Unpredictable tensions between India and Pakistan amidst climate change, global warming, population growth and depletion of natural resources may result in an all-out war. Experts at the UN estimate that the above-mentioned factors could lead to a war between India and Pakistan in the near future.
Considering the fact that the two nations are nuclear-powered countries, their military confrontation could become a global disaster.
The Indus River, which flows through the Ladakh district of Jammu and the disputed Kashmir region, is at the center of attention. The Indus River and all other rivers in South Asia are the worst-affected from climate change. Climate change brings droughts and chronic water scarcity, and India is the first in line to feel the catastrophic consequences. Today India is already suffering from a water crisis. If it continues at this rate, the lack of access to drinking water from the Indus River will inevitably lead to a war between India and Pakistan.
Pakistan threatens India war over Indus Water Treaty
On Sept. 26, India suspended the Indus Water Commission meeting and declared that it wants to review the Indus Water Treaty. The treaty gives India the right to control the three eastern rivers, while Pakistan is allowed to control the three western rivers, including the Indus. As soon as India said it wanted to review and possibly walk away from the treaty, Pakistani leaders warned that such attempts would be deemed an act of war.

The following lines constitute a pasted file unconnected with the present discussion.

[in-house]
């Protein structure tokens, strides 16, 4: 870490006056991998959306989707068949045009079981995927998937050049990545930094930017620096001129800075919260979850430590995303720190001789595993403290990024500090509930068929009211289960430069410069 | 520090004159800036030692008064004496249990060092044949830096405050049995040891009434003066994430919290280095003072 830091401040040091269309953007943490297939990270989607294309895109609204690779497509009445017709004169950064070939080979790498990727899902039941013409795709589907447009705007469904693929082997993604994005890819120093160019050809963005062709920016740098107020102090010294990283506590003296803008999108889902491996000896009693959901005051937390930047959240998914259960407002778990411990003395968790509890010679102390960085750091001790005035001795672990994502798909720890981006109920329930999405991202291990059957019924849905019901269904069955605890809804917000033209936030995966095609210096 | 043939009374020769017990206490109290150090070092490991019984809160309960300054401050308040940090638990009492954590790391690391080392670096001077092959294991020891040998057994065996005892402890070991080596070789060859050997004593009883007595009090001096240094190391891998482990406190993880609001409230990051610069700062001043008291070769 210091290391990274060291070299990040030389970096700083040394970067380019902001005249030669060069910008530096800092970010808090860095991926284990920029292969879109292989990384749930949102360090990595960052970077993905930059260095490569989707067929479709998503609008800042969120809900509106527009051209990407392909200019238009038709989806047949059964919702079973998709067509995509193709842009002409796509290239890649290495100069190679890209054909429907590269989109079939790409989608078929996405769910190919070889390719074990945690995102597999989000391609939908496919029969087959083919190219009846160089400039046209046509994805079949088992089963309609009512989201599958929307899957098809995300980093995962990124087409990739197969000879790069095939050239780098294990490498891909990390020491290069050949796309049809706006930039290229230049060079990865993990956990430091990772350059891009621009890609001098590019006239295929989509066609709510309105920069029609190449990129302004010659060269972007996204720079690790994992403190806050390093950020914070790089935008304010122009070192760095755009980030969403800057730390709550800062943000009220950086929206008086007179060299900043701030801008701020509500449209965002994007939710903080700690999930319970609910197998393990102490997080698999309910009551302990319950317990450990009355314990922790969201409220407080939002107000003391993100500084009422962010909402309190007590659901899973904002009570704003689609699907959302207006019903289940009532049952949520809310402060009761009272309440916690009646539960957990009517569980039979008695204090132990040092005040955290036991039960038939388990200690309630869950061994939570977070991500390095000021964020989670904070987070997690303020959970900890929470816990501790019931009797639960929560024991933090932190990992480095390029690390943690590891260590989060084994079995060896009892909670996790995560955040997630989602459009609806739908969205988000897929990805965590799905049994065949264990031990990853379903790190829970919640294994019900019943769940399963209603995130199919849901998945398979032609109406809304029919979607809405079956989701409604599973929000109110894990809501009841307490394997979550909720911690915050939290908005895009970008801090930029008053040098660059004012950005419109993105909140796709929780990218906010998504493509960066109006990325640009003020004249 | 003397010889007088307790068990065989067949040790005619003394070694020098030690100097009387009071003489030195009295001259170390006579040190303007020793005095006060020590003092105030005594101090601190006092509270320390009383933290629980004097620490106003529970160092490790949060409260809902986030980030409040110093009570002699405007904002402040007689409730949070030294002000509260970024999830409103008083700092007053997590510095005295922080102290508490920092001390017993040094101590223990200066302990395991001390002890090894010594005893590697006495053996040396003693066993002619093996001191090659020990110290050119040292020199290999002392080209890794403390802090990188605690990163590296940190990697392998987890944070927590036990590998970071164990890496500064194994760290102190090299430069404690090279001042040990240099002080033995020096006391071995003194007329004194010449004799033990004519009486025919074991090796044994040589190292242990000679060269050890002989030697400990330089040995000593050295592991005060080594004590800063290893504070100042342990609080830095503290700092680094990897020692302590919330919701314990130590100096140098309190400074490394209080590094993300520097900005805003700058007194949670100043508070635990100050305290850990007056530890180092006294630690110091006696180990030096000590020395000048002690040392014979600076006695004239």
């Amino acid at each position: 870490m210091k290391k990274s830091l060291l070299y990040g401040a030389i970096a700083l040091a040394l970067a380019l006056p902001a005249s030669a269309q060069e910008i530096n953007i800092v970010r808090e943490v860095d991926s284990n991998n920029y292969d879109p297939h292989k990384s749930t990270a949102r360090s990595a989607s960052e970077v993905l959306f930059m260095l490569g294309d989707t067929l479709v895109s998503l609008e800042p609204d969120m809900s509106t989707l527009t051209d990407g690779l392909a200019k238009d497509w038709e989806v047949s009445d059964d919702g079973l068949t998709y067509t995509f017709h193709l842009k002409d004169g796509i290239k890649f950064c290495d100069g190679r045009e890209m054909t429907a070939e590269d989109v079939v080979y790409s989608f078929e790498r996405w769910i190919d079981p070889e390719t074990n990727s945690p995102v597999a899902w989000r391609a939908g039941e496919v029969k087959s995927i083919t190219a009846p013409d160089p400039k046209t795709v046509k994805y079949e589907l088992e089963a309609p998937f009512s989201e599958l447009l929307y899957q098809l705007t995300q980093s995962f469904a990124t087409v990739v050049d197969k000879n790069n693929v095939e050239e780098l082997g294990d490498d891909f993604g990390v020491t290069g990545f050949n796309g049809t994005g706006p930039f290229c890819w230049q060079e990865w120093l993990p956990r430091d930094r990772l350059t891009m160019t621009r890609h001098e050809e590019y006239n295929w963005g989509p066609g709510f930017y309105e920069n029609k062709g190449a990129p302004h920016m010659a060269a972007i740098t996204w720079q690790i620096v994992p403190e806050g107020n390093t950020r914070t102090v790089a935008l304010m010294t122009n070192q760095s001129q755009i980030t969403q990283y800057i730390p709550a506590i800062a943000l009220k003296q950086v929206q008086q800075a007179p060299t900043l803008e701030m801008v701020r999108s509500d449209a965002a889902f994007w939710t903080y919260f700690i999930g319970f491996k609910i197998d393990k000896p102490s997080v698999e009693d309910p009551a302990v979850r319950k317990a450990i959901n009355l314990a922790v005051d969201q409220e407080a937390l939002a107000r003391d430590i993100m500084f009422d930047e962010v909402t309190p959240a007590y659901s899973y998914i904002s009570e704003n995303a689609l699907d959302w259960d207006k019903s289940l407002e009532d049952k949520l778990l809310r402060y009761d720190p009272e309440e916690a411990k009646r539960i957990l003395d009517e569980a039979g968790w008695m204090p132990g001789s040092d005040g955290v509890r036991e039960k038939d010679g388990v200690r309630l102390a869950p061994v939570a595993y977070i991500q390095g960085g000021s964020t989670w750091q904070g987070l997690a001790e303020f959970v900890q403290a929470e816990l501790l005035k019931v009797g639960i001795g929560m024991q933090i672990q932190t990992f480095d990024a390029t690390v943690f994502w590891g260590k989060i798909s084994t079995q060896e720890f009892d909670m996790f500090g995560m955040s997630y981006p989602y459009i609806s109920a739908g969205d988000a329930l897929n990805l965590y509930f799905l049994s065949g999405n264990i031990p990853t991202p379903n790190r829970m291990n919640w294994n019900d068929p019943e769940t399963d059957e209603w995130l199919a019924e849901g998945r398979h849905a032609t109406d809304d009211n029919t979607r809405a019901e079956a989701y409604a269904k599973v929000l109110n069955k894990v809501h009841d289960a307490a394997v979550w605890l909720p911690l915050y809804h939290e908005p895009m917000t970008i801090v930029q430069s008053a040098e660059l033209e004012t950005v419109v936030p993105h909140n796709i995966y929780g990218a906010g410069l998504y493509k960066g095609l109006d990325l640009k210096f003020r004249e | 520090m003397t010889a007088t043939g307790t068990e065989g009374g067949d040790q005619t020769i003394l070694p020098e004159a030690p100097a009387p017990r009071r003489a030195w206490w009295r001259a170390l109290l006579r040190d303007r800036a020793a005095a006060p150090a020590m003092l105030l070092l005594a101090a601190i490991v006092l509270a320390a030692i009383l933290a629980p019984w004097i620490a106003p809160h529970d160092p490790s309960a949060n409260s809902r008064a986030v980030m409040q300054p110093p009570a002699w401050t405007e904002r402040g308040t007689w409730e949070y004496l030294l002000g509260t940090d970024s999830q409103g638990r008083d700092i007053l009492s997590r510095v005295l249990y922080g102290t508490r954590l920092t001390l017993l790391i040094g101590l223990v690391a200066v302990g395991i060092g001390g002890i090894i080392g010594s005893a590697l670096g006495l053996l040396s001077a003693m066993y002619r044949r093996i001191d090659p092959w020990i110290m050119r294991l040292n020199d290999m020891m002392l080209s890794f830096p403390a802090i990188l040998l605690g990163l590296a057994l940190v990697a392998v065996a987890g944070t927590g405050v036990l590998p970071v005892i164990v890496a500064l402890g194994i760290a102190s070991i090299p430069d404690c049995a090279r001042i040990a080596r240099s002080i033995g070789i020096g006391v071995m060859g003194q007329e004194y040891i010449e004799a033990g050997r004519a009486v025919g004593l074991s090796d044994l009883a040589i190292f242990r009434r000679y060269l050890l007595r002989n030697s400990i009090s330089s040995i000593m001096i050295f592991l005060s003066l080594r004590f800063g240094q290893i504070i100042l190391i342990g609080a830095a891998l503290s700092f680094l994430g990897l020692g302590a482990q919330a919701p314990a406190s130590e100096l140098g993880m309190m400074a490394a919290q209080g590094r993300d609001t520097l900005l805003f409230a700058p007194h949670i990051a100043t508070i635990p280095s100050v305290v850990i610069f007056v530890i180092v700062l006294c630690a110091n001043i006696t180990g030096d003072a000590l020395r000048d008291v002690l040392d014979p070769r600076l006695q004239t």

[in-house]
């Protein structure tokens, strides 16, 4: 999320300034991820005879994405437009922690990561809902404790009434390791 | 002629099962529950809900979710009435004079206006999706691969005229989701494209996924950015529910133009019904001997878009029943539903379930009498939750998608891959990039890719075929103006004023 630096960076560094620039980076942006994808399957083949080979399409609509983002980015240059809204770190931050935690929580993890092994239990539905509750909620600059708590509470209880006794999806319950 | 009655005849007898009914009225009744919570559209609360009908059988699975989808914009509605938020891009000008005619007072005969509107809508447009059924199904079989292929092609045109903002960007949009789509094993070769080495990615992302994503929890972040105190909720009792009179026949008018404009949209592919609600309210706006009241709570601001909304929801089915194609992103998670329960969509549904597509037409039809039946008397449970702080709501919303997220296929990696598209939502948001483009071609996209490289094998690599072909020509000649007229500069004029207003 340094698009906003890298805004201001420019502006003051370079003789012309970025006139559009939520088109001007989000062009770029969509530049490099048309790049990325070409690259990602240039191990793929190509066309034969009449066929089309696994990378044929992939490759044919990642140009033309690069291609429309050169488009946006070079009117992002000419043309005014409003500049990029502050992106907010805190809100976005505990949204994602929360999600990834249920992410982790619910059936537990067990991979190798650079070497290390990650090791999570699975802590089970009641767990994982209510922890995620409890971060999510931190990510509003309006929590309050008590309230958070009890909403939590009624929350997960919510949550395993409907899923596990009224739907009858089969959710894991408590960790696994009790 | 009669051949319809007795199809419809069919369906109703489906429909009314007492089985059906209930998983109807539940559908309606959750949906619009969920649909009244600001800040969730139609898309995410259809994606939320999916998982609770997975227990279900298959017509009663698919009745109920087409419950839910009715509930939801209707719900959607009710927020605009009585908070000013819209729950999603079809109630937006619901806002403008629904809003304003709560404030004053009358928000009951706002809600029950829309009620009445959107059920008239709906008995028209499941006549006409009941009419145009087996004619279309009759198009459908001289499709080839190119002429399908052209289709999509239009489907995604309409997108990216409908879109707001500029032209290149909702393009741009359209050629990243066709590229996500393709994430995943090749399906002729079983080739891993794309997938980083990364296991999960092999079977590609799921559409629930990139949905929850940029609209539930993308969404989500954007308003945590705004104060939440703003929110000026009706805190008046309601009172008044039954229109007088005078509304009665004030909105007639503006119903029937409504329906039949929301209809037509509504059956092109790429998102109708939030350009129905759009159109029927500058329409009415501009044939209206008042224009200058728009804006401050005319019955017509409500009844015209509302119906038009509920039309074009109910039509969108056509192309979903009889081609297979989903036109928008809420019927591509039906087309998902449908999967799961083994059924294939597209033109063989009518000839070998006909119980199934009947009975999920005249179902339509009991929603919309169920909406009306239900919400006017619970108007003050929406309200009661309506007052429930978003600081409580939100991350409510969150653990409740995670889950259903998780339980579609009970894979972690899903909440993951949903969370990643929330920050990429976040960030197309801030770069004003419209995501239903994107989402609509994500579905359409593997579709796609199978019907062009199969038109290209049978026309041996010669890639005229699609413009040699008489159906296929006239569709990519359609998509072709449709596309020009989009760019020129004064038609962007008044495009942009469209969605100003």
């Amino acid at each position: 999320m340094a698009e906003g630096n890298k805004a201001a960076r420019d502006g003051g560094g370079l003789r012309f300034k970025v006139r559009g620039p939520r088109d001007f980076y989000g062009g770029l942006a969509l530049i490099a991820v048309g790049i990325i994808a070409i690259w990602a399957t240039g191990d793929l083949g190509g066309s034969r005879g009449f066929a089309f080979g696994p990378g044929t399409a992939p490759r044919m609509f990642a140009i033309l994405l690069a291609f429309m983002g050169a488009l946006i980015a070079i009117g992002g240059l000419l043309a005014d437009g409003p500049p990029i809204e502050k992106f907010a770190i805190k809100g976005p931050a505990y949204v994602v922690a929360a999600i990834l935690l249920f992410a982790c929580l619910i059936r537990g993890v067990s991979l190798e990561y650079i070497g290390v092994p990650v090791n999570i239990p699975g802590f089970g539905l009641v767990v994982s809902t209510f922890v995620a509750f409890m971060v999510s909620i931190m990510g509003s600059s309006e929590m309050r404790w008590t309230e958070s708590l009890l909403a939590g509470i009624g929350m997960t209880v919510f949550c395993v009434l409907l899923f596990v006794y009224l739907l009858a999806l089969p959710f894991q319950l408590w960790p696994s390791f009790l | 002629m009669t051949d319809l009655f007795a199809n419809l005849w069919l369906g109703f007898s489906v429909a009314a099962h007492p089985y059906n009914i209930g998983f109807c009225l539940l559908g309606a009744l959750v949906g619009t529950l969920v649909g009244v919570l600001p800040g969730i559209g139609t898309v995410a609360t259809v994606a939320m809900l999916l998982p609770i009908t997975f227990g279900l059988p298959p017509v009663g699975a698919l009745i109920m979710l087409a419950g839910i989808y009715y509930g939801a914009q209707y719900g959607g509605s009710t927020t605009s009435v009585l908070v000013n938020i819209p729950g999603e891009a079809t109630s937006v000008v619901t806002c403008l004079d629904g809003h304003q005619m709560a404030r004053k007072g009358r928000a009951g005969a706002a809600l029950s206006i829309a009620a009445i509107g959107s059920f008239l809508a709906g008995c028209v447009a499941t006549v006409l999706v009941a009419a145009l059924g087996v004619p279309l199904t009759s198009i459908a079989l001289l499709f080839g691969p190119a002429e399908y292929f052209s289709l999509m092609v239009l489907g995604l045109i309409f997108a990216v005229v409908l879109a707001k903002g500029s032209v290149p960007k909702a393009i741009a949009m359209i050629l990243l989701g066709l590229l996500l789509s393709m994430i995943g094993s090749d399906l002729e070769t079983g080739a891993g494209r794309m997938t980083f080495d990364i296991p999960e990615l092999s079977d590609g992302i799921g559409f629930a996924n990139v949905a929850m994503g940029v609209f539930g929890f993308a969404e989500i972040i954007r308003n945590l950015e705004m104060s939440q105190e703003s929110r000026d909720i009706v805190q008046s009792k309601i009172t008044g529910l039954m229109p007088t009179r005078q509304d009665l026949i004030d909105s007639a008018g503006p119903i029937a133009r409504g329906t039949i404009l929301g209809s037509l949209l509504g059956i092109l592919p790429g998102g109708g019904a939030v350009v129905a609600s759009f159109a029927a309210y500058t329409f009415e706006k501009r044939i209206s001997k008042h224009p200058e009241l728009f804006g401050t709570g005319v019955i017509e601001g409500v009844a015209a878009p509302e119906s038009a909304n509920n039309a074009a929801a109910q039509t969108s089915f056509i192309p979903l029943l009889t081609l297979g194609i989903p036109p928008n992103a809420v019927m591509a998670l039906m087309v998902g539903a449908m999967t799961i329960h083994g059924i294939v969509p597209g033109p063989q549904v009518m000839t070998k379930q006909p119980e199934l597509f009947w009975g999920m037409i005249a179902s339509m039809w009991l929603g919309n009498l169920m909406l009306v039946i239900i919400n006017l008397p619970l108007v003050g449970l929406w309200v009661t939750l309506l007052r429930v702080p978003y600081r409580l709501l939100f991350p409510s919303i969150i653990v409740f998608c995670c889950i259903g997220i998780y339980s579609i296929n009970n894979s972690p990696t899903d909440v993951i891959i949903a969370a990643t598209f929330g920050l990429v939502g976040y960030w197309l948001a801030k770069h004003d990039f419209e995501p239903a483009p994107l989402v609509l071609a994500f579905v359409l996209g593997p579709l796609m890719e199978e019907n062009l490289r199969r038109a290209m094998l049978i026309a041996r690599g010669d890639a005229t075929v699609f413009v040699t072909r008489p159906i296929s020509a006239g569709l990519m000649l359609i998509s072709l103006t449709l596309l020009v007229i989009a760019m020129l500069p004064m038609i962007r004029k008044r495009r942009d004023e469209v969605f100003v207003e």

The Indus Water Treaty was signed in 1960 and emerged from Islamabad’s fears that New Delhi might shut off access to the Indus River.
Can cooperation prevent a global disaster?
The hostilities between India and Pakistan can be directly linked to rising water demands and gradual depletion of water resources in the Indus River.The lives of at least 300 million people depend on water from the Indus River, according to a new book from the UN University’s Institute for Water, Environment and Health.
In the book, titled Imagining Industan, 14 contributing experts urge the three nuclear-powered countries that share the Indus River basin – India, Pakistan and China – in addition to Afghanistan to prevent a global conflict. The UN experts point out a number of steps they believe the four riparian nations should take:
- Start cooperation by sharing data on water supply, hydropower and studies on climate change;
- Gradually raise the level of trust among the four countries;
- India, Pakistan, China and Afghanistan must immediately launch basin-wide cooperative management of the Indus basin;
- Cooperation must go within the existing legal and regional frameworks;
- Follow the Indus Water Treaty as planned and achieve a more resilient future for the basin;
- Consider the Indus basin’s geography, geopolitical interests and securitization of water;
- Explore potential new impacts of climate change.
Indus River is a time bomb
Basically, the Indus River is a water time bomb which can explode at any second if India and Pakistan don’t cooperate on the issue. Any military confrontation in the region would inevitably lead to an even more extreme water scarcity and trigger irreparable climate changes.